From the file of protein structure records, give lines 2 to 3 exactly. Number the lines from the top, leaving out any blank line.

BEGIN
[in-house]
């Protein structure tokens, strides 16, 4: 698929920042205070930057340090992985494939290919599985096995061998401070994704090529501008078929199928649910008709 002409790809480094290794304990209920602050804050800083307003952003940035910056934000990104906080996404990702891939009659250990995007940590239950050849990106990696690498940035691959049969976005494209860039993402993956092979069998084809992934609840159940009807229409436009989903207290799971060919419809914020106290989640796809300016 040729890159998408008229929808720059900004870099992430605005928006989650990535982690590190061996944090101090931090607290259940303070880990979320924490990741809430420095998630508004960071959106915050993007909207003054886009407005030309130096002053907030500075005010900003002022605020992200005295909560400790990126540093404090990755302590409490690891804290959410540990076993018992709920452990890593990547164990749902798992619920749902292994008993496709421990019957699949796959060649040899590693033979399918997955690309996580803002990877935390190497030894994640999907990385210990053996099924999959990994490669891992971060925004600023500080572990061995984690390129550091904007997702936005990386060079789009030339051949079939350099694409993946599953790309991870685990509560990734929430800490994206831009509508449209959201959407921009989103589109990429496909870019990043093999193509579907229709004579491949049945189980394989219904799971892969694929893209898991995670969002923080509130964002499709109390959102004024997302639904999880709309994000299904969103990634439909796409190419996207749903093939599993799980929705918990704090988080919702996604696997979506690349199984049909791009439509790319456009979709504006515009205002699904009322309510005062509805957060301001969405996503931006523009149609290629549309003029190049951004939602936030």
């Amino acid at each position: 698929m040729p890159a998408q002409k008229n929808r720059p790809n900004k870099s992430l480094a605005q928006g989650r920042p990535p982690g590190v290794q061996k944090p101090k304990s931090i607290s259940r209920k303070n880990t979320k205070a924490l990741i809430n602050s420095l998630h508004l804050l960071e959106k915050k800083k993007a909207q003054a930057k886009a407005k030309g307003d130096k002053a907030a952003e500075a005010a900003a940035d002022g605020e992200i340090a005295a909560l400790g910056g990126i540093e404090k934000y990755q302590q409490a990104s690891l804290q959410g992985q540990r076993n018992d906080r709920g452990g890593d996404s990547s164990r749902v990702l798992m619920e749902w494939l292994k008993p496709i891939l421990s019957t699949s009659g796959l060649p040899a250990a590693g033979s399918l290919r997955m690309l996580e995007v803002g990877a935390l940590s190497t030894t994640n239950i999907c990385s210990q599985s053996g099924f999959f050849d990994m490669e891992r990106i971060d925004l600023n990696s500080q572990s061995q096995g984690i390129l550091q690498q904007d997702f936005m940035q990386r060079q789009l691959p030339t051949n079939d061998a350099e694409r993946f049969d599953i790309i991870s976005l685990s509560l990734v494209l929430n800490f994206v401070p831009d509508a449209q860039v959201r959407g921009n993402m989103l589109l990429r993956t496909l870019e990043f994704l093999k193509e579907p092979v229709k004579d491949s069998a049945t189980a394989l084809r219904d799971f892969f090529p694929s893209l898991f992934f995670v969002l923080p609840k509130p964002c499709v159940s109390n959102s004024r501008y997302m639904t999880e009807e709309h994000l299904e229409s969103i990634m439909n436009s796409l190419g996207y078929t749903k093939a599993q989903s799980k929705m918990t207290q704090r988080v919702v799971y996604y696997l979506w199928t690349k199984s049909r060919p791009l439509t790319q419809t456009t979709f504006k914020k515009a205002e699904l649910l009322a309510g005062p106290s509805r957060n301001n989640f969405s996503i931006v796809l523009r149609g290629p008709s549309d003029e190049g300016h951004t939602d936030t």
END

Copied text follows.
């Protein structure tokens, strides 16, 4: 698929920042205070930057340090992985494939290919599985096995061998401070994704090529501008078929199928649910008709 002409790809480094290794304990209920602050804050800083307003952003940035910056934000990104906080996404990702891939009659250990995007940590239950050849990106990696690498940035691959049969976005494209860039993402993956092979069998084809992934609840159940009807229409436009989903207290799971060919419809914020106290989640796809300016 040729890159998408008229929808720059900004870099992430605005928006989650990535982690590190061996944090101090931090607290259940303070880990979320924490990741809430420095998630508004960071959106915050993007909207003054886009407005030309130096002053907030500075005010900003002022605020992200005295909560400790990126540093404090990755302590409490690891804290959410540990076993018992709920452990890593990547164990749902798992619920749902292994008993496709421990019957699949796959060649040899590693033979399918997955690309996580803002990877935390190497030894994640999907990385210990053996099924999959990994490669891992971060925004600023500080572990061995984690390129550091904007997702936005990386060079789009030339051949079939350099694409993946599953790309991870685990509560990734929430800490994206831009509508449209959201959407921009989103589109990429496909870019990043093999193509579907229709004579491949049945189980394989219904799971892969694929893209898991995670969002923080509130964002499709109390959102004024997302639904999880709309994000299904969103990634439909796409190419996207749903093939599993799980929705918990704090988080919702996604696997979506690349199984049909791009439509790319456009979709504006515009205002699904009322309510005062509805957060301001969405996503931006523009149609290629549309003029190049951004939602936030």
């Amino acid at each position: 698929m040729p890159a998408q002409k008229n929808r720059p790809n900004k870099s992430l480094a605005q928006g989650r920042p990535p982690g590190v290794q061996k944090p101090k304990s931090i607290s259940r209920k303070n880990t979320k205070a924490l990741i809430n602050s420095l998630h508004l804050l960071e959106k915050k800083k993007a909207q003054a930057k886009a407005k030309g307003d130096k002053a907030a952003e500075a005010a900003a940035d002022g605020e992200i340090a005295a909560l400790g910056g990126i540093e404090k934000y990755q302590q409490a990104s690891l804290q959410g992985q540990r076993n018992d906080r709920g452990g890593d996404s990547s164990r749902v990702l798992m619920e749902w494939l292994k008993p496709i891939l421990s019957t699949s009659g796959l060649p040899a250990a590693g033979s399918l290919r997955m690309l996580e995007v803002g990877a935390l940590s190497t030894t994640n239950i999907c990385s210990q599985s053996g099924f999959f050849d990994m490669e891992r990106i971060d925004l600023n990696s500080q572990s061995q096995g984690i390129l550091q690498q904007d997702f936005m940035q990386r060079q789009l691959p030339t051949n079939d061998a350099e694409r993946f049969d599953i790309i991870s976005l685990s509560l990734v494209l929430n800490f994206v401070p831009d509508a449209q860039v959201r959407g921009n993402m989103l589109l990429r993956t496909l870019e990043f994704l093999k193509e579907p092979v229709k004579d491949s069998a049945t189980a394989l084809r219904d799971f892969f090529p694929s893209l898991f992934f995670v969002l923080p609840k509130p964002c499709v159940s109390n959102s004024r501008y997302m639904t999880e009807e709309h994000l299904e229409s969103i990634m439909n436009s796409l190419g996207y078929t749903k093939a599993q989903s799980k929705m918990t207290q704090r988080v919702v799971y996604y696997l979506w199928t690349k199984s049909r060919p791009l439509t790319q419809t456009t979709f504006k914020k515009a205002e699904l649910l009322a309510g005062p106290s509805r957060n301001n989640f969405s996503i931006v796809l523009r149609g290629p008709s549309d003029e190049g300016h951004t939602d936030t």